Ruben Amoretti y Pedro Claros

Ruben Amoretti and Pedro Clarós

Pedro Clarós, full academician and vice-president of the Royal European Academy of Doctors-Barcelona 1914 (RAED) and also full academician of the Royal Academy of Medicine of Catalonia, presented on 6 March at the Equestrian Circle of Barcelona the work “Una voz operística actual muy misteriosa” (A very mysterious current operatic voice), in which he documents the strange case of acromegaly of the Spanish tenor Rubén Amoretti.

“Acromegaly is a rare disease that produces vocal changes as a common clinical finding. The authors present a very rare case of an opera singer with acromegaly undiagnosed for years, whose tessitura was changing progressively from tenor to baritone and finally to bass, analysing the evolution of vocal parameters over the last years and the result of his voice after the surgical treatment of the extirpation of the adenoma”, Clarós said in the presentation of his paper.

The clinical history is that of a professional tenor who at 41 years old went to Clarós Clinic due to that change in his voice, subjectively at first, but objective later. He was an opera singer since 1990 and in the last five years he noticed how a more serious voice was produced in a subtle and progressive way that interfered with his tenor professional life, presenting characteristics of baritone tessitura at the time of the visit, in in the year 2000.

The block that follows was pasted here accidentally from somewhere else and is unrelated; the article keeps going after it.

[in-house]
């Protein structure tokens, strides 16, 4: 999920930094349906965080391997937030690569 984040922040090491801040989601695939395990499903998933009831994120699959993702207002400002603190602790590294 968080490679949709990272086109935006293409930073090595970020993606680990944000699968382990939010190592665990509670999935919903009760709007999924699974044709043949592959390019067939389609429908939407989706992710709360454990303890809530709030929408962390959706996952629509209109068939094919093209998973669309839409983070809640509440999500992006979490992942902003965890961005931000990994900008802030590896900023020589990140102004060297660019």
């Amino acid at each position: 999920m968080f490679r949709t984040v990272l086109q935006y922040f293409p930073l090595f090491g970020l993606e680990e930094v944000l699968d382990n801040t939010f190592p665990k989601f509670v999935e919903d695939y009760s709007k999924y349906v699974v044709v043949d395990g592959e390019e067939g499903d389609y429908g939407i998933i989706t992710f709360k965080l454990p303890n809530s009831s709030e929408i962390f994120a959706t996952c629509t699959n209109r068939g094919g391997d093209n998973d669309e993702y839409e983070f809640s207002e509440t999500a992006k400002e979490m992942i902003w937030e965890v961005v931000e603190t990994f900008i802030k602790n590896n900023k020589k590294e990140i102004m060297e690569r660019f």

In the observation, enlargement of the skull and hands was detected in the patient. A laryngeal endoscopy was performed and a video examination showed an anatomically normal larynx, although of larger dimensions compared to his own observations of previous years’ explorations. The modification of the size of the larynx, the length of the vocal cords and the vocal parameters in a patient singer of opera with acromegaly has even raised the interest of the film industry, which projects a film about the life of a person who happens to be a singer with a modification of his voice that is as extraordinary as surprising because of its rarity.

Pedro Clarós has a long career and research that has made him one of the leading otolaryngologists in Spain and Europe, required by large institutions such as the Great Theatre of the Liceu of Barcelona. To this he adds his dedication and dedication to the sick with fewer resources through the programs of the Clarós Foundation. An institution that also promotes projects together with the Clarós Clinic with doctors from developing countries.